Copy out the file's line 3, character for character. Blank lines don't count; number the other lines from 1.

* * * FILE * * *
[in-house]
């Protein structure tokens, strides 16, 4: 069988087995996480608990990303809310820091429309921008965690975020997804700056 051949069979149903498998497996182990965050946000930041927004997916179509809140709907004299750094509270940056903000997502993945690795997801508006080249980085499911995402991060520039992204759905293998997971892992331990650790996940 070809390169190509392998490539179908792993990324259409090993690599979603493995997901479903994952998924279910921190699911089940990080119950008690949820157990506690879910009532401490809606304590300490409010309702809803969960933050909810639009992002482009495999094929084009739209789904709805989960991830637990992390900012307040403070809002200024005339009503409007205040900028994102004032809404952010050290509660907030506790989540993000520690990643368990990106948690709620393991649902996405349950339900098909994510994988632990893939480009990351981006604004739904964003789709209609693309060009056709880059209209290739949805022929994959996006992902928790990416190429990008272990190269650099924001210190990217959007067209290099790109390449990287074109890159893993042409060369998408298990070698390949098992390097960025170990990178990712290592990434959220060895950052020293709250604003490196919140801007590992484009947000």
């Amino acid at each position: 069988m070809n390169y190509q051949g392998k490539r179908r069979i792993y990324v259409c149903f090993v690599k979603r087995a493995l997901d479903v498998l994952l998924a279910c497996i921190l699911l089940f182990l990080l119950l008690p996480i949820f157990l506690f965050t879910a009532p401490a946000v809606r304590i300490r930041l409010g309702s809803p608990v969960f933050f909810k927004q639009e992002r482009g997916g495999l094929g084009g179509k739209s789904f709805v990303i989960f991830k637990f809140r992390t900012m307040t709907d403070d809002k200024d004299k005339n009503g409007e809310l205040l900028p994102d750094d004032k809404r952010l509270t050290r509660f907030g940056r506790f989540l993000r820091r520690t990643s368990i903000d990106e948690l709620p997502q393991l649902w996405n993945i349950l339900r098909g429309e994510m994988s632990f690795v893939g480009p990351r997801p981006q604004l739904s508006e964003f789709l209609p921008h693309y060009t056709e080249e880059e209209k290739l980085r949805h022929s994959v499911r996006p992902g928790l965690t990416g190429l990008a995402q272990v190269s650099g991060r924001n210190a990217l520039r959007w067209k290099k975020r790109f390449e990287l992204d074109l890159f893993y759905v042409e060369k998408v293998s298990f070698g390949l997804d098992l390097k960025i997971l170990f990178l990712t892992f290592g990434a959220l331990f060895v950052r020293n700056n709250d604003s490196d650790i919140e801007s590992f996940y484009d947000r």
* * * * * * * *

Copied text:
């Amino acid at each position: 069988m070809n390169y190509q051949g392998k490539r179908r069979i792993y990324v259409c149903f090993v690599k979603r087995a493995l997901d479903v498998l994952l998924a279910c497996i921190l699911l089940f182990l990080l119950l008690p996480i949820f157990l506690f965050t879910a009532p401490a946000v809606r304590i300490r930041l409010g309702s809803p608990v969960f933050f909810k927004q639009e992002r482009g997916g495999l094929g084009g179509k739209s789904f709805v990303i989960f991830k637990f809140r992390t900012m307040t709907d403070d809002k200024d004299k005339n009503g409007e809310l205040l900028p994102d750094d004032k809404r952010l509270t050290r509660f907030g940056r506790f989540l993000r820091r520690t990643s368990i903000d990106e948690l709620p997502q393991l649902w996405n993945i349950l339900r098909g429309e994510m994988s632990f690795v893939g480009p990351r997801p981006q604004l739904s508006e964003f789709l209609p921008h693309y060009t056709e080249e880059e209209k290739l980085r949805h022929s994959v499911r996006p992902g928790l965690t990416g190429l990008a995402q272990v190269s650099g991060r924001n210190a990217l520039r959007w067209k290099k975020r790109f390449e990287l992204d074109l890159f893993y759905v042409e060369k998408v293998s298990f070698g390949l997804d098992l390097k960025i997971l170990f990178l990712t892992f290592g990434a959220l331990f060895v950052r020293n700056n709250d604003s490196d650790i919140e801007s590992f996940y484009d947000r």